always go armed and in numbers.
The Ten Towns originated when ivory-like scrimshaw was
discovered. Nine villages grew along the three lakes, and Bryn
Shander grew as residents needed a central location to meet
traders. Proximity to Bryn Shander was second only to the
quantity of fish hooked and netted in determining the success
and size of the fishing villages. The Eastway made Easthaven
rival Caer-Dineval in size.
Both Bryn Shander and Targos were walled against the hostile
land. But walls did nothing to protect Targos when Akar
Kessell sent a killing beam from Crystal-Tirith. The beam
struck major buildings, missing the ships in the harbor.
The barbarian tribes of Icewind Dale often raided the villages
of the Ten Towns, but as autumn of 1351 DR came and
the herds moved south, the tribes chose to make one massive
thrust in an attempt to occupy the communities and live off
slave labor. A traitor from one of the communities revealed his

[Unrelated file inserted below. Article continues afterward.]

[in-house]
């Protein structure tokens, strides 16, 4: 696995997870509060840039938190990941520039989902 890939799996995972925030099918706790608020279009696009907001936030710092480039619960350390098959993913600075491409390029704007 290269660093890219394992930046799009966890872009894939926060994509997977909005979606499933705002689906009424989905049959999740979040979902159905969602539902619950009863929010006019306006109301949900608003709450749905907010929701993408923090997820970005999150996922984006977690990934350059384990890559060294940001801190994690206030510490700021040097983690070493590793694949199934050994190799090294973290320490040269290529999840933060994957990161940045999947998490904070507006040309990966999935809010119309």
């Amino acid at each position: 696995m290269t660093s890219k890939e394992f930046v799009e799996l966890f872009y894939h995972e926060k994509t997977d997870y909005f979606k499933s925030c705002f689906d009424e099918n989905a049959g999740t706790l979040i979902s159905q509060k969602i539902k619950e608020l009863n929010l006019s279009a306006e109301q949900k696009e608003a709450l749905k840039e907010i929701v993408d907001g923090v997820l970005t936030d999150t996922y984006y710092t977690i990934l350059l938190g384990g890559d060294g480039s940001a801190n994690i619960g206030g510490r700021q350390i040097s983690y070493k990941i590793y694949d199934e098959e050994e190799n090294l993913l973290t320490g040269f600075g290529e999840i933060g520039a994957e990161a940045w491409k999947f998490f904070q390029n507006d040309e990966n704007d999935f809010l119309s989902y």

plan of attack. Unbeknownst, Drizzt watched the traitor and
promptly informed Bruenor and, through Regis, the Council of
the Ten Towns. The halfling convinced his fellow councilmen
to form an alliance and the Ten Towns stood ready.
The bulk of the barbarian force moved south to Bryn Shander.
Once the city was occupied, the barbarians could strike at
leisure at the other communities. Aware of the plan, men of
Maer Dualdon hid in Termalaine. When the tribe entered, it
was overwhelmed. A threefold trap lay in wait at Bryn Shander
for the main host. Inside the city walls stood the combined
forces of Bryn Shander, Caer-Konig, and Caer-Dineval, armed
with bows and hot oil. Outnumbered, the barbarians turned
back and found the way blocked by Bruenor’s dwarves. Townspeople